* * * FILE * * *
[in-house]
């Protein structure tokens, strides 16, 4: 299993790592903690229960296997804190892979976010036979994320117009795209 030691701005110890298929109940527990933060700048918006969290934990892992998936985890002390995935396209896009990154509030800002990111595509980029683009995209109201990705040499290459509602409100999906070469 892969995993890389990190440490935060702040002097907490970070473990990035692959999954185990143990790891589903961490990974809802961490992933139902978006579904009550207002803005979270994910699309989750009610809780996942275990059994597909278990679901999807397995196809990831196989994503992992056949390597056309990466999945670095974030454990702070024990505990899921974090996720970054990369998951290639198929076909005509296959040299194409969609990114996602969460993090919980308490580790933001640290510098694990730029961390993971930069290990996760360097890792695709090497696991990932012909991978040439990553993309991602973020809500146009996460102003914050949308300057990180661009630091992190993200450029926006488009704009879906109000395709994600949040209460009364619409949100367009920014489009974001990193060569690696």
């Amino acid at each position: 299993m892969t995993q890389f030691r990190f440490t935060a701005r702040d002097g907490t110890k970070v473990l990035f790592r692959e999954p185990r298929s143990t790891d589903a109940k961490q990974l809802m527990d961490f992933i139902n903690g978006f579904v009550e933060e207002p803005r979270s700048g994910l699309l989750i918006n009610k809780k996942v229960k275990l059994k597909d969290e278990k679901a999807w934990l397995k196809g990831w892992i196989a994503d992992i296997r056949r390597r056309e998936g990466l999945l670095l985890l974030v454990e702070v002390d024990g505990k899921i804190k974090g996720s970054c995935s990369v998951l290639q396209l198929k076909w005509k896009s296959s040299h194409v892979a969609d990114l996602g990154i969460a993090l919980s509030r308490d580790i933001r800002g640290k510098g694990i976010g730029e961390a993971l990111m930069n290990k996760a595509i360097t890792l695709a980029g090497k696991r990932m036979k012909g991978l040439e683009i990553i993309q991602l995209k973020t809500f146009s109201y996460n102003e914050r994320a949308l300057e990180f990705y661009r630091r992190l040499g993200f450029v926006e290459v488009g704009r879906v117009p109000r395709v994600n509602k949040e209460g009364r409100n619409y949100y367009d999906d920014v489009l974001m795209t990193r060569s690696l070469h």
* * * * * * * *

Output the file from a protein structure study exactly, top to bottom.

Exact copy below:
[in-house]
């Protein structure tokens, strides 16, 4: 299993790592903690229960296997804190892979976010036979994320117009795209 030691701005110890298929109940527990933060700048918006969290934990892992998936985890002390995935396209896009990154509030800002990111595509980029683009995209109201990705040499290459509602409100999906070469 892969995993890389990190440490935060702040002097907490970070473990990035692959999954185990143990790891589903961490990974809802961490992933139902978006579904009550207002803005979270994910699309989750009610809780996942275990059994597909278990679901999807397995196809990831196989994503992992056949390597056309990466999945670095974030454990702070024990505990899921974090996720970054990369998951290639198929076909005509296959040299194409969609990114996602969460993090919980308490580790933001640290510098694990730029961390993971930069290990996760360097890792695709090497696991990932012909991978040439990553993309991602973020809500146009996460102003914050949308300057990180661009630091992190993200450029926006488009704009879906109000395709994600949040209460009364619409949100367009920014489009974001990193060569690696």
């Amino acid at each position: 299993m892969t995993q890389f030691r990190f440490t935060a701005r702040d002097g907490t110890k970070v473990l990035f790592r692959e999954p185990r298929s143990t790891d589903a109940k961490q990974l809802m527990d961490f992933i139902n903690g978006f579904v009550e933060e207002p803005r979270s700048g994910l699309l989750i918006n009610k809780k996942v229960k275990l059994k597909d969290e278990k679901a999807w934990l397995k196809g990831w892992i196989a994503d992992i296997r056949r390597r056309e998936g990466l999945l670095l985890l974030v454990e702070v002390d024990g505990k899921i804190k974090g996720s970054c995935s990369v998951l290639q396209l198929k076909w005509k896009s296959s040299h194409v892979a969609d990114l996602g990154i969460a993090l919980s509030r308490d580790i933001r800002g640290k510098g694990i976010g730029e961390a993971l990111m930069n290990k996760a595509i360097t890792l695709a980029g090497k696991r990932m036979k012909g991978l040439e683009i990553i993309q991602l995209k973020t809500f146009s109201y996460n102003e914050r994320a949308l300057e990180f990705y661009r630091r992190l040499g993200f450029v926006e290459v488009g704009r879906v117009p109000r395709v994600n509602k949040e209460g009364r409100n619409y949100y367009d999906d920014v489009l974001m795209t990193r060569s690696l070469h």